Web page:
Alp Kutluğ Uluğ Hümayun Yabgu Tuğrul Tekin, Shahin Shah, the pride of the Mengücek dynasty and the Father and Commander-in-Chief of Conquests, the son of Suleyman, the grandson of Amir İshak, and the descendant of the Martyr Ghazi Mengucek.  May he abide forever in the House of God, may his throne be auspicious, may his soul be saved upon his death.  The first month of the year 590″ (December 1193)

IMG_20200805_095634 by bryandkeith on flickr
IMG_20200805_100859 by bryandkeith on flickr

This grave is a completely different style, and I wondered if the building didn’t used to be an Armenian church.

Another restored türbe, in a rather different style from the others in Divriği by bryandkeith on flickr

One morning I got on my bicycle and rode about 5km north to visit a restored 19th century Ottoman (although some internet sources say it’s 13th century Mengücek) bridge, Kız Köprüsü.

IMG_20200805_084300_7 by bryandkeith on flickr

On the hill above the Ulu Camii is another restored Mengücek monument, the Mengücek Kalesi (a castle).  It’s over-restored and fairly ugly.  You can see the walls in the top center of this photo:

IMG_20200804_122610 by bryandkeith on flickr
IMG_20200804_092825 by bryandkeith on flickr

Below the castle is what is certainly Divriği’s biggest disappointment, a completely neglected Armenian church.  Clearly there’s been a lot of restoration money and work put into Divriği’s monuments, but this church is full of graffiti and trash and is falling apart.

IMG_20200804_093249 by bryandkeith on flickr
IMG_20200804_093336 by bryandkeith on flickr

And the best thing about Divriği?  Well, Ferda and her cousin, Hacer, showed up.  We’ll continue the bicycle tour together!

IMG_20200808_114413 by bryandkeith on flickr
IMG_20200809_074049 by bryandkeith on flickr
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7 Responses to The sites of Divriği in a week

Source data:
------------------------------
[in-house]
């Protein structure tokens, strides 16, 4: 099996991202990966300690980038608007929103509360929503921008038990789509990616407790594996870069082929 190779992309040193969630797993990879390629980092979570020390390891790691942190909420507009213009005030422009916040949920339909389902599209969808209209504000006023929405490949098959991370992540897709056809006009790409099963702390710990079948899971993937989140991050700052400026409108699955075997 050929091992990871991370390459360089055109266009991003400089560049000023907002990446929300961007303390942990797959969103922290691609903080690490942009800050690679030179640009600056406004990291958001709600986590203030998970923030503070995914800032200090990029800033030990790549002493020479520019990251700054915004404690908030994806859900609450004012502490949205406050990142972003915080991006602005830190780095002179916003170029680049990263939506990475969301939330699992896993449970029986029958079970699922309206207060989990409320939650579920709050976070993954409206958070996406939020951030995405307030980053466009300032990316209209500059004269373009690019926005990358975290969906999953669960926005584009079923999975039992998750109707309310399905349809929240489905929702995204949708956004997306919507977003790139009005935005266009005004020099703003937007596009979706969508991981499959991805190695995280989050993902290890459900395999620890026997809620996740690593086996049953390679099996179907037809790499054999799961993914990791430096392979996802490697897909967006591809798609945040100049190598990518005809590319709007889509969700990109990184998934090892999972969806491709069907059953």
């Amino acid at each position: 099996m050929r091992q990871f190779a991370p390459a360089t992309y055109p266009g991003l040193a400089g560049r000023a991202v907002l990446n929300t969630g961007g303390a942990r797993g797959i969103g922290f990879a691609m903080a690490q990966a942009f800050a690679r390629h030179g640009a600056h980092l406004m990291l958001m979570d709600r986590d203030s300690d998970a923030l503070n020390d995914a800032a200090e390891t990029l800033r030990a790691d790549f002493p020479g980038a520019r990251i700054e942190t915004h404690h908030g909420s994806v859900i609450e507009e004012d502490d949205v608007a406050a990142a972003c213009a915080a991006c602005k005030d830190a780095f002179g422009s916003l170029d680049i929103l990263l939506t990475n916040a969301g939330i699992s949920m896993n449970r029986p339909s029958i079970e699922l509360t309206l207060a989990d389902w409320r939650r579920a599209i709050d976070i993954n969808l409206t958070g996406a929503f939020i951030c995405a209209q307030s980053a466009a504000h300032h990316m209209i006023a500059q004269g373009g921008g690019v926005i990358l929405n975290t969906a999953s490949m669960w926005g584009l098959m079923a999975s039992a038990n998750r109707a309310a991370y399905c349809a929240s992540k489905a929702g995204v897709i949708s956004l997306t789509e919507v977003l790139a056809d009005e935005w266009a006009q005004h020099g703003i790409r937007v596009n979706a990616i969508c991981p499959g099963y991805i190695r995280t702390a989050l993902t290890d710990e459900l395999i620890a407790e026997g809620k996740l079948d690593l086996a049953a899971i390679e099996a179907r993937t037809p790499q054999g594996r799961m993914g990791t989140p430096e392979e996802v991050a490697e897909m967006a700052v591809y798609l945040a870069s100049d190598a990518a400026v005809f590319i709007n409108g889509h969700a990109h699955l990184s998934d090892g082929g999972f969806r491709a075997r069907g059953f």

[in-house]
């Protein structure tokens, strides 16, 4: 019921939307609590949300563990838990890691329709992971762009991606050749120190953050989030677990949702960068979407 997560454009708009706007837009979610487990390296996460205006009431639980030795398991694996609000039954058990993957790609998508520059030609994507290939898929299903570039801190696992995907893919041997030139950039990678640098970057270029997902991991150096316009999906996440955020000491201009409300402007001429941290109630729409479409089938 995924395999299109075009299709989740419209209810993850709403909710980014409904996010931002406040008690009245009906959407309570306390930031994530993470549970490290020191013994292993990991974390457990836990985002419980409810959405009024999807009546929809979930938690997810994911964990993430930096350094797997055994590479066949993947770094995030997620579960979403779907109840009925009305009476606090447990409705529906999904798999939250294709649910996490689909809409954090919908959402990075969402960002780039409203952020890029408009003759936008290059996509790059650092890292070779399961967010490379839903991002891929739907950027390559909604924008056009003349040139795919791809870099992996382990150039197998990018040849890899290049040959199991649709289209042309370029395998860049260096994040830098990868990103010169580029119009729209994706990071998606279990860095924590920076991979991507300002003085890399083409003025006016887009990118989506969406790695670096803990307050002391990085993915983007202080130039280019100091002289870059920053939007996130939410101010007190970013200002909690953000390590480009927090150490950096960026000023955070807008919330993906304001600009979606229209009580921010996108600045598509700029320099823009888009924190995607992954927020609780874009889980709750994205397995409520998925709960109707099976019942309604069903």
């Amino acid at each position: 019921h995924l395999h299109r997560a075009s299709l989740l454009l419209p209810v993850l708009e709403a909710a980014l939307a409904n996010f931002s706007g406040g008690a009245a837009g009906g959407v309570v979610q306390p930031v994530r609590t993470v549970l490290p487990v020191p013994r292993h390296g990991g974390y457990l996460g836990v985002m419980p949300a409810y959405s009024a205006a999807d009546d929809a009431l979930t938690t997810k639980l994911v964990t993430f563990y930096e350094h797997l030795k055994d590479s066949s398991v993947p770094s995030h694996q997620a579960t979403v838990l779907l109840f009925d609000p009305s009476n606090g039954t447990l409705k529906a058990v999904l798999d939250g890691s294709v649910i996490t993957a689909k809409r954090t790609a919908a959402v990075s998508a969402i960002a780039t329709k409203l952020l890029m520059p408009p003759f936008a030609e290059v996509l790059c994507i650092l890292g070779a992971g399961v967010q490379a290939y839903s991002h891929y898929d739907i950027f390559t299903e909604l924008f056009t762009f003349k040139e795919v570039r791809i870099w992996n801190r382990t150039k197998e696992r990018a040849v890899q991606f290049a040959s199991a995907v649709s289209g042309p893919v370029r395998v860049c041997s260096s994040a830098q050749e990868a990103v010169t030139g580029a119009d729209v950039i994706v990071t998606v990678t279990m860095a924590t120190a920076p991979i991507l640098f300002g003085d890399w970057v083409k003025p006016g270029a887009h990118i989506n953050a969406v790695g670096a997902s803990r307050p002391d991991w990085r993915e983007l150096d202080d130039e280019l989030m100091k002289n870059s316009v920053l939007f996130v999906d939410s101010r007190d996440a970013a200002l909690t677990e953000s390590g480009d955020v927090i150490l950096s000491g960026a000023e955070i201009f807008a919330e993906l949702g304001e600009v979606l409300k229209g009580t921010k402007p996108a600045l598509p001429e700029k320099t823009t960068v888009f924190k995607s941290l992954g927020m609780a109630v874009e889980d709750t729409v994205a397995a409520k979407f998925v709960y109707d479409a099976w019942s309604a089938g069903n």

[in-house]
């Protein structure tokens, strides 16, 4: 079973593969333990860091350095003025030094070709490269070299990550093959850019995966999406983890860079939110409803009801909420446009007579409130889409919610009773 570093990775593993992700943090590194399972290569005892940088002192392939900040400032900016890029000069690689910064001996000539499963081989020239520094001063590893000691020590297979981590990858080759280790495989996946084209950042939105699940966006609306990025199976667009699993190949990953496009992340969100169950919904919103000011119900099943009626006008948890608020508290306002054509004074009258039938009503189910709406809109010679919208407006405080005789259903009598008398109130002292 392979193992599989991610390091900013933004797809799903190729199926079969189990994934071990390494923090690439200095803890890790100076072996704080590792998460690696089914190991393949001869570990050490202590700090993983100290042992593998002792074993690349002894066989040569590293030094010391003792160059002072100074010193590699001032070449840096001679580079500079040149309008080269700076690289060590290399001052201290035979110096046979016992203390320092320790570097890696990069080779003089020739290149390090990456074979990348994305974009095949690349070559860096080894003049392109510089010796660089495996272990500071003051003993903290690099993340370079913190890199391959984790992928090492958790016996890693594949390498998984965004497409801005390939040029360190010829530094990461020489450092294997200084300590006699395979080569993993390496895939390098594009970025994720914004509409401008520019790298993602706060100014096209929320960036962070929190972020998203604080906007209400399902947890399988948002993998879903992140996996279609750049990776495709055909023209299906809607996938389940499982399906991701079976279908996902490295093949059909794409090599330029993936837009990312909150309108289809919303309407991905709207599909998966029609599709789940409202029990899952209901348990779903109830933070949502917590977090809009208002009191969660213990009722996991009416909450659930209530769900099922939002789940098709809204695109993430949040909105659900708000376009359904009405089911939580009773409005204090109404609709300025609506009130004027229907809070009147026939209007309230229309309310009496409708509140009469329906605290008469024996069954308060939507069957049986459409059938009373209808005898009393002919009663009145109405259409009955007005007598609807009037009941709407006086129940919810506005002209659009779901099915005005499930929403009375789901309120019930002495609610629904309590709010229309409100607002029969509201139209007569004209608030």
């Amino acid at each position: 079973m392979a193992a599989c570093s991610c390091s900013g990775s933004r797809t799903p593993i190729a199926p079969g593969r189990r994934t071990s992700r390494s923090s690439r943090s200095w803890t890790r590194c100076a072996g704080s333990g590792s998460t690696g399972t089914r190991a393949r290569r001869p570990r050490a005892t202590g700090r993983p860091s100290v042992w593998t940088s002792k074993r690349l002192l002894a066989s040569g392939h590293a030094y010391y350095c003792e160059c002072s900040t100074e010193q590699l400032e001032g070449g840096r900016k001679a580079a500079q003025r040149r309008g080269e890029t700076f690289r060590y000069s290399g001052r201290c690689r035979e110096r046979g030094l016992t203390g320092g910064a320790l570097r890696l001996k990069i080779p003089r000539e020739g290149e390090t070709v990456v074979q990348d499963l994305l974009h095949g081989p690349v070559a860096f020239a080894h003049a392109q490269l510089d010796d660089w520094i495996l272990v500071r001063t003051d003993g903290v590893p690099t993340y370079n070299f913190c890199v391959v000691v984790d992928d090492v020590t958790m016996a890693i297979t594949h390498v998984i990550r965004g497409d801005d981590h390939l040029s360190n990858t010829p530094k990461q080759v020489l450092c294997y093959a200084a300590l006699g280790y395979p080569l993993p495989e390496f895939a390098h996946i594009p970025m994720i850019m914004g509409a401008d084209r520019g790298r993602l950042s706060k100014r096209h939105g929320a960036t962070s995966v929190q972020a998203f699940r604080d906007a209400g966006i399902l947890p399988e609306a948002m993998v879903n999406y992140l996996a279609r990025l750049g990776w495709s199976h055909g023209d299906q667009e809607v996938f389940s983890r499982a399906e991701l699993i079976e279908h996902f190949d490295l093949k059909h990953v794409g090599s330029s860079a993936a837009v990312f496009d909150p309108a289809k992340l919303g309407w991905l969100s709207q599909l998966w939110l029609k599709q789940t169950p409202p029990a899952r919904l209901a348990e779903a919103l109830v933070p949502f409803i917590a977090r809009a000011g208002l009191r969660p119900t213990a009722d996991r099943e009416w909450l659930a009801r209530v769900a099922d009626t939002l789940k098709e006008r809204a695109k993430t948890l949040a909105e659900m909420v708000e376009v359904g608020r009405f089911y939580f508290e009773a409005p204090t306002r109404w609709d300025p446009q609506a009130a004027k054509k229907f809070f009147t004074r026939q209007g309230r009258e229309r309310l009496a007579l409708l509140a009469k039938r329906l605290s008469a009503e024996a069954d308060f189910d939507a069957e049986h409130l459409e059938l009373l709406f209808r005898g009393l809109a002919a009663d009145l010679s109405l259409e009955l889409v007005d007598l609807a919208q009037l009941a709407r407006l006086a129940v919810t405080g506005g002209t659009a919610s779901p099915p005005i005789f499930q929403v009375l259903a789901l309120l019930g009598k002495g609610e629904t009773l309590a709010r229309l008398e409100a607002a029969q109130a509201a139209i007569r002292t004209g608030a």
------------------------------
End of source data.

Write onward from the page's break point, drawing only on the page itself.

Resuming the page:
1. Deniz says:

    Hey Brian!

    It is nice to see you on the move again! I really like the photos. There are so many interesting places in that country and you happened to see much more than those who were born there, including me. The ugliness of the restoration has something to do with a school-of-thought in restoration and conservation. It suggests the use of visibly different material for the restored parts so that the original parts always remain distinguishable. Personally, I have conflicted feelings about that approach. I understand it but do not enjoy looking at the outcomes of it.


    • Bryan Keith says:

      Hi Deniz,

      Good to hear from you. The more disturbing thing about the restoration in Divriği was the complete neglect of the Armenian church, something that is now, sadly, much more rare than another Ottoman castle.

  2. Lisa Lobree says:

    Brian!!! I wasn’t getting these forever and just started getting again. Love reading. Given how complicated my life feels right now, it’s a breath of fresh air to read stories of places that are so much simpler and full of kind people. Hugs!!


    • Lisa Lobree says:

      Oh and totally ignore that I misspelling your name. Dangit. 🙂

      • Bryan Keith says:

        Hahaha, I am very used to having my name misspelled. You’re different, Lisa, in that you notice it! 🙂 Glad you’ve found the blog again. The notifications started up again automatically after an OS upgrade. It’s been fun to hear from quite a few people (both in the comments and via e-mail) who I haven’t heard from in a while.

  3. Mike Painter says:

    So many interesting places you get to visit!

    • Bryan Keith says:

      Hi Mike,

      Yes, it’s been interesting that during covid 19 we’ve been able to travel and feel less likely to get sick traveling by bicycle in mostly rural areas like we’ve been doing compared to being at home in Antalya (where we are now). I still have lots of photos to edit and some blogs to write from the last month of the trip.